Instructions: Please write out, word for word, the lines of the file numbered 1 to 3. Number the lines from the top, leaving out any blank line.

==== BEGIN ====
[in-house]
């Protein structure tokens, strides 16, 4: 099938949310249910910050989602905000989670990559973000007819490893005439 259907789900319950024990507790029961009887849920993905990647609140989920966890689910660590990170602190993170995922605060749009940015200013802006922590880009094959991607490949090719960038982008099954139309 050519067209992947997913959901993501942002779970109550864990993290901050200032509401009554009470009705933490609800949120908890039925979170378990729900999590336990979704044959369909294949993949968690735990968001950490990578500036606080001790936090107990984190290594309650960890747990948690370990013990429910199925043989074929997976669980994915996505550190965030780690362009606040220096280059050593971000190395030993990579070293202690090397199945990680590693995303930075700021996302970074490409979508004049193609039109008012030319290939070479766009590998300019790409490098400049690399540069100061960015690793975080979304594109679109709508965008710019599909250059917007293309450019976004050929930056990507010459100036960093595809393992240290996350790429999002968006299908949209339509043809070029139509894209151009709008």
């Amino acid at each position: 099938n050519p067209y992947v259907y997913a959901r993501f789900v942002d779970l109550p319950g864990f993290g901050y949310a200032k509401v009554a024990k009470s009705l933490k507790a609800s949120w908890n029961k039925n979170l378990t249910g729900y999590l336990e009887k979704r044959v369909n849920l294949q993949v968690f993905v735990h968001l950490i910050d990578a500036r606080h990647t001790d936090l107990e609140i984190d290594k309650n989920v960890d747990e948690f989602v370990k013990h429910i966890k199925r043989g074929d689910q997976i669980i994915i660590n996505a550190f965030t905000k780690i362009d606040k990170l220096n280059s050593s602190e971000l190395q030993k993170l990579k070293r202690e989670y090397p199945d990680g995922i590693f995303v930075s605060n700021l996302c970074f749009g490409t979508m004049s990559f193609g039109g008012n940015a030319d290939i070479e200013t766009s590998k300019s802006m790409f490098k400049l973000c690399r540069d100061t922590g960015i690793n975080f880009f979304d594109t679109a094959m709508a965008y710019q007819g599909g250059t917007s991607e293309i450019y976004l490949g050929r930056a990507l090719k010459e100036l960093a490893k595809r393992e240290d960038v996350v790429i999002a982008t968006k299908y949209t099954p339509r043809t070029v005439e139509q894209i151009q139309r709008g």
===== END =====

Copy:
[in-house]
């Protein structure tokens, strides 16, 4: 099938949310249910910050989602905000989670990559973000007819490893005439 259907789900319950024990507790029961009887849920993905990647609140989920966890689910660590990170602190993170995922605060749009940015200013802006922590880009094959991607490949090719960038982008099954139309 050519067209992947997913959901993501942002779970109550864990993290901050200032509401009554009470009705933490609800949120908890039925979170378990729900999590336990979704044959369909294949993949968690735990968001950490990578500036606080001790936090107990984190290594309650960890747990948690370990013990429910199925043989074929997976669980994915996505550190965030780690362009606040220096280059050593971000190395030993990579070293202690090397199945990680590693995303930075700021996302970074490409979508004049193609039109008012030319290939070479766009590998300019790409490098400049690399540069100061960015690793975080979304594109679109709508965008710019599909250059917007293309450019976004050929930056990507010459100036960093595809393992240290996350790429999002968006299908949209339509043809070029139509894209151009709008």
């Amino acid at each position: 099938n050519p067209y992947v259907y997913a959901r993501f789900v942002d779970l109550p319950g864990f993290g901050y949310a200032k509401v009554a024990k009470s009705l933490k507790a609800s949120w908890n029961k039925n979170l378990t249910g729900y999590l336990e009887k979704r044959v369909n849920l294949q993949v968690f993905v735990h968001l950490i910050d990578a500036r606080h990647t001790d936090l107990e609140i984190d290594k309650n989920v960890d747990e948690f989602v370990k013990h429910i966890k199925r043989g074929d689910q997976i669980i994915i660590n996505a550190f965030t905000k780690i362009d606040k990170l220096n280059s050593s602190e971000l190395q030993k993170l990579k070293r202690e989670y090397p199945d990680g995922i590693f995303v930075s605060n700021l996302c970074f749009g490409t979508m004049s990559f193609g039109g008012n940015a030319d290939i070479e200013t766009s590998k300019s802006m790409f490098k400049l973000c690399r540069d100061t922590g960015i690793n975080f880009f979304d594109t679109a094959m709508a965008y710019q007819g599909g250059t917007s991607e293309i450019y976004l490949g050929r930056a990507l090719k010459e100036l960093a490893k595809r393992e240290d960038v996350v790429i999002a982008t968006k299908y949209t099954p339509r043809t070029v005439e139509q894209i151009q139309r709008g």